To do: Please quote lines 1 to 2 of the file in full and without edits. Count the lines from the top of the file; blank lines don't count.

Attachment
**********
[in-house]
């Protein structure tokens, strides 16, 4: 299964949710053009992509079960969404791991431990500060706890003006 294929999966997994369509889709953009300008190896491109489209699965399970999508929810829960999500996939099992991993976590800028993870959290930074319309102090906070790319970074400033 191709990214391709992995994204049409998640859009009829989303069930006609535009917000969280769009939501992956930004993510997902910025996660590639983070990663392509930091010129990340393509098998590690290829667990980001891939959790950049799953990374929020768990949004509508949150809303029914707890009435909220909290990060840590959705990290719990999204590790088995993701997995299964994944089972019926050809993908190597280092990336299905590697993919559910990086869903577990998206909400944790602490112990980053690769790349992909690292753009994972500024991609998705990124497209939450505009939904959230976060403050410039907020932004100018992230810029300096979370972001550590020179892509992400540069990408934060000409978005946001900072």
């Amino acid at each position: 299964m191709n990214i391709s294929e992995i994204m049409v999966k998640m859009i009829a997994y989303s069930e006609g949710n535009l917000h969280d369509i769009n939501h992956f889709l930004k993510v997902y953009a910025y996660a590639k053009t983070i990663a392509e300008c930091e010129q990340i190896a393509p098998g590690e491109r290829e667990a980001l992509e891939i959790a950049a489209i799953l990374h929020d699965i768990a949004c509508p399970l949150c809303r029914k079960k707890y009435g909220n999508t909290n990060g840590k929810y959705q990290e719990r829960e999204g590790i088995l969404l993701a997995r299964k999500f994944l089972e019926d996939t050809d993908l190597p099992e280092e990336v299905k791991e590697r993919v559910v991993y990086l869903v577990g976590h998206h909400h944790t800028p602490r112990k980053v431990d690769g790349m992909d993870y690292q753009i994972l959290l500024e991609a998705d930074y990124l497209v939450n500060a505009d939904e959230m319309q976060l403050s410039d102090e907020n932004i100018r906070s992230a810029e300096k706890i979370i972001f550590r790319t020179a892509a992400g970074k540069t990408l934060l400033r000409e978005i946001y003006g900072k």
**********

[in-house]
């Protein structure tokens, strides 16, 4: 299964949710053009992509079960969404791991431990500060706890003006 294929999966997994369509889709953009300008190896491109489209699965399970999508929810829960999500996939099992991993976590800028993870959290930074319309102090906070790319970074400033 191709990214391709992995994204049409998640859009009829989303069930006609535009917000969280769009939501992956930004993510997902910025996660590639983070990663392509930091010129990340393509098998590690290829667990980001891939959790950049799953990374929020768990949004509508949150809303029914707890009435909220909290990060840590959705990290719990999204590790088995993701997995299964994944089972019926050809993908190597280092990336299905590697993919559910990086869903577990998206909400944790602490112990980053690769790349992909690292753009994972500024991609998705990124497209939450505009939904959230976060403050410039907020932004100018992230810029300096979370972001550590020179892509992400540069990408934060000409978005946001900072």